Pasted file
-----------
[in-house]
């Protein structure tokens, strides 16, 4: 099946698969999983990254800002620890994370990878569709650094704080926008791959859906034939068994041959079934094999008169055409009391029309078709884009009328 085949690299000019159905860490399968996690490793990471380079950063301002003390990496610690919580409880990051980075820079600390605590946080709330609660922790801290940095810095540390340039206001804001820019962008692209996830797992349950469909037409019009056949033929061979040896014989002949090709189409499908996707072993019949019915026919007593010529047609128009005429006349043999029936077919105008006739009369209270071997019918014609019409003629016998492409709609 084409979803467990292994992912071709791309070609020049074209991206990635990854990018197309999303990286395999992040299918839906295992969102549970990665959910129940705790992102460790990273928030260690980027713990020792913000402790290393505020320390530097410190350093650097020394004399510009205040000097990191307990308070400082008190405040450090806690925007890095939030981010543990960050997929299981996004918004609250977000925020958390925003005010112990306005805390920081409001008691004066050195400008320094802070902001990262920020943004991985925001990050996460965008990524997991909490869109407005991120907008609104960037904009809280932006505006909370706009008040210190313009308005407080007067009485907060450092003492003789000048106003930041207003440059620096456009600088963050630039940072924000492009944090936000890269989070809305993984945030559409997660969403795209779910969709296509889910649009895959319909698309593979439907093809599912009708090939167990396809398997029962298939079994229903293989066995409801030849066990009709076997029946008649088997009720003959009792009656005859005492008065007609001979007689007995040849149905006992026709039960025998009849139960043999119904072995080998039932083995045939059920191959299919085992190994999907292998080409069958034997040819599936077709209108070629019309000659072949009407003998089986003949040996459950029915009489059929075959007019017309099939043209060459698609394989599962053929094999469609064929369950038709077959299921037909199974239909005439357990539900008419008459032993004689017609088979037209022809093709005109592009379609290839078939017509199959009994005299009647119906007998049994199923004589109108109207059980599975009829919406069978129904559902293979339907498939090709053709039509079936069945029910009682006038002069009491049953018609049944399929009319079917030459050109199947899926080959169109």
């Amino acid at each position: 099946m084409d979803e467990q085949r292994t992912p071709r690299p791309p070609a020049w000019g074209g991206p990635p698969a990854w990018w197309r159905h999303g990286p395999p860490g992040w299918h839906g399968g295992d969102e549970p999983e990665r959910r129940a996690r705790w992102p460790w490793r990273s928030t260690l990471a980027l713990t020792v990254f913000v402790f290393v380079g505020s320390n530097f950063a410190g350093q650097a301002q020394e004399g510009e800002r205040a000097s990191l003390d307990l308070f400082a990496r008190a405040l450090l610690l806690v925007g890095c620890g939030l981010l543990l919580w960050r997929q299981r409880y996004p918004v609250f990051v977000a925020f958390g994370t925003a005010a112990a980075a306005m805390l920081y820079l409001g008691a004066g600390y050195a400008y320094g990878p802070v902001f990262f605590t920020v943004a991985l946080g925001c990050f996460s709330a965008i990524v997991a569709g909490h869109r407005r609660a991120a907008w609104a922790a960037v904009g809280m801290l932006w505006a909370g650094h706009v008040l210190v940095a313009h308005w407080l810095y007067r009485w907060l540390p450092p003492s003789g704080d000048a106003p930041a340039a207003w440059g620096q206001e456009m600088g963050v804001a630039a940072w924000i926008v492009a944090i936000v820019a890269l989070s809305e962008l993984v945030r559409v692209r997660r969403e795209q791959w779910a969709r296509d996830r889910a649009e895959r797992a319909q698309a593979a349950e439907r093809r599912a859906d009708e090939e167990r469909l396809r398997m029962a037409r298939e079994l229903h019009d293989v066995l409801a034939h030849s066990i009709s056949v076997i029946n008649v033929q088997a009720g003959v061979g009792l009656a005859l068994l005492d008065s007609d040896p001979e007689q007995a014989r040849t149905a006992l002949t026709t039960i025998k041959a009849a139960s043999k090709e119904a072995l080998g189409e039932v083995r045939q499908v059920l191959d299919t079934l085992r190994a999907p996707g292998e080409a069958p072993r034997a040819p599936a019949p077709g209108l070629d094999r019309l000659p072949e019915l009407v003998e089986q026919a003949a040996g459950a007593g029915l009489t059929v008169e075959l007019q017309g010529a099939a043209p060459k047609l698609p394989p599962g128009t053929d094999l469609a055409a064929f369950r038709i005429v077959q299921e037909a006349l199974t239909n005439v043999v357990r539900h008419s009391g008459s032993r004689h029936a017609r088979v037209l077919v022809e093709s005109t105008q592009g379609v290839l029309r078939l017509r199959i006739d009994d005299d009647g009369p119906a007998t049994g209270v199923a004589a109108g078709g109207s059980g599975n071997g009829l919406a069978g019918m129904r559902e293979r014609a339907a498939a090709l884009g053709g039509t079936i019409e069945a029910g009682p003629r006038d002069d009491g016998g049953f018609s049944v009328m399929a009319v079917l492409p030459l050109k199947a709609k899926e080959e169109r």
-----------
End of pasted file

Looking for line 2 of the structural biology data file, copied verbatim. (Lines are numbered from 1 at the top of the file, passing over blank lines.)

């Protein structure tokens, strides 16, 4: 099946698969999983990254800002620890994370990878569709650094704080926008791959859906034939068994041959079934094999008169055409009391029309078709884009009328 085949690299000019159905860490399968996690490793990471380079950063301002003390990496610690919580409880990051980075820079600390605590946080709330609660922790801290940095810095540390340039206001804001820019962008692209996830797992349950469909037409019009056949033929061979040896014989002949090709189409499908996707072993019949019915026919007593010529047609128009005429006349043999029936077919105008006739009369209270071997019918014609019409003629016998492409709609 084409979803467990292994992912071709791309070609020049074209991206990635990854990018197309999303990286395999992040299918839906295992969102549970990665959910129940705790992102460790990273928030260690980027713990020792913000402790290393505020320390530097410190350093650097020394004399510009205040000097990191307990308070400082008190405040450090806690925007890095939030981010543990960050997929299981996004918004609250977000925020958390925003005010112990306005805390920081409001008691004066050195400008320094802070902001990262920020943004991985925001990050996460965008990524997991909490869109407005991120907008609104960037904009809280932006505006909370706009008040210190313009308005407080007067009485907060450092003492003789000048106003930041207003440059620096456009600088963050630039940072924000492009944090936000890269989070809305993984945030559409997660969403795209779910969709296509889910649009895959319909698309593979439907093809599912009708090939167990396809398997029962298939079994229903293989066995409801030849066990009709076997029946008649088997009720003959009792009656005859005492008065007609001979007689007995040849149905006992026709039960025998009849139960043999119904072995080998039932083995045939059920191959299919085992190994999907292998080409069958034997040819599936077709209108070629019309000659072949009407003998089986003949040996459950029915009489059929075959007019017309099939043209060459698609394989599962053929094999469609064929369950038709077959299921037909199974239909005439357990539900008419008459032993004689017609088979037209022809093709005109592009379609290839078939017509199959009994005299009647119906007998049994199923004589109108109207059980599975009829919406069978129904559902293979339907498939090709053709039509079936069945029910009682006038002069009491049953018609049944399929009319079917030459050109199947899926080959169109």